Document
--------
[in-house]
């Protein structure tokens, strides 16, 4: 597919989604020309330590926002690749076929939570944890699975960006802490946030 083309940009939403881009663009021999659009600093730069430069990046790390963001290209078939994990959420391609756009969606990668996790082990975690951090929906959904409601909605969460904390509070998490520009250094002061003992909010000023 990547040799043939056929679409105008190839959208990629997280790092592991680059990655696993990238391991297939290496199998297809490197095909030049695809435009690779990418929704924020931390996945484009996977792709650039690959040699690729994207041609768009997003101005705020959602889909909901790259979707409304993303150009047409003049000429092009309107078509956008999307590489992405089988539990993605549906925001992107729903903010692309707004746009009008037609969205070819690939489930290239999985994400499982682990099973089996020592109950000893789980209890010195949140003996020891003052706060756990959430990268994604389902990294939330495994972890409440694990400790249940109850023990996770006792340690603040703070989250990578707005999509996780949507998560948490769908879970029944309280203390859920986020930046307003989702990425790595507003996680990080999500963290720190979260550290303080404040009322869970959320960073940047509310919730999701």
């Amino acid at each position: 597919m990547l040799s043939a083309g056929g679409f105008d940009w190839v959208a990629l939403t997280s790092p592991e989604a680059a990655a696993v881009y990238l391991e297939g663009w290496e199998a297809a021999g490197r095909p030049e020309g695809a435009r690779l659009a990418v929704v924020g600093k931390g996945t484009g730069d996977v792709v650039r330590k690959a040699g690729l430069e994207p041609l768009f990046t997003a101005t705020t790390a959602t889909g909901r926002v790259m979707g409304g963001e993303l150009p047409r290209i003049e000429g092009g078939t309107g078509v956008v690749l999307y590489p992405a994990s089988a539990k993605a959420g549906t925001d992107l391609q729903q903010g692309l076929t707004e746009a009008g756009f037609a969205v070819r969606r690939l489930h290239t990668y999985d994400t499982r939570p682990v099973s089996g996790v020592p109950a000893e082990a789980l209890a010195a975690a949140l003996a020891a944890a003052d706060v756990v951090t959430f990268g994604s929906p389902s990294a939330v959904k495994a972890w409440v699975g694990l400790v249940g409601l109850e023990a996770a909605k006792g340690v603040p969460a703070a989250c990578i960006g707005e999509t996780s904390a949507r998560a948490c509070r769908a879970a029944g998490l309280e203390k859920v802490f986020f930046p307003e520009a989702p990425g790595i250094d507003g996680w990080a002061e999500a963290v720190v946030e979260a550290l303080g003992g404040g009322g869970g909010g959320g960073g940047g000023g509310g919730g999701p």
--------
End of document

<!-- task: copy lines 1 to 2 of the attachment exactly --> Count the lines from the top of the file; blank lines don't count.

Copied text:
[in-house]
């Protein structure tokens, strides 16, 4: 597919989604020309330590926002690749076929939570944890699975960006802490946030 083309940009939403881009663009021999659009600093730069430069990046790390963001290209078939994990959420391609756009969606990668996790082990975690951090929906959904409601909605969460904390509070998490520009250094002061003992909010000023 990547040799043939056929679409105008190839959208990629997280790092592991680059990655696993990238391991297939290496199998297809490197095909030049695809435009690779990418929704924020931390996945484009996977792709650039690959040699690729994207041609768009997003101005705020959602889909909901790259979707409304993303150009047409003049000429092009309107078509956008999307590489992405089988539990993605549906925001992107729903903010692309707004746009009008037609969205070819690939489930290239999985994400499982682990099973089996020592109950000893789980209890010195949140003996020891003052706060756990959430990268994604389902990294939330495994972890409440694990400790249940109850023990996770006792340690603040703070989250990578707005999509996780949507998560948490769908879970029944309280203390859920986020930046307003989702990425790595507003996680990080999500963290720190979260550290303080404040009322869970959320960073940047509310919730999701």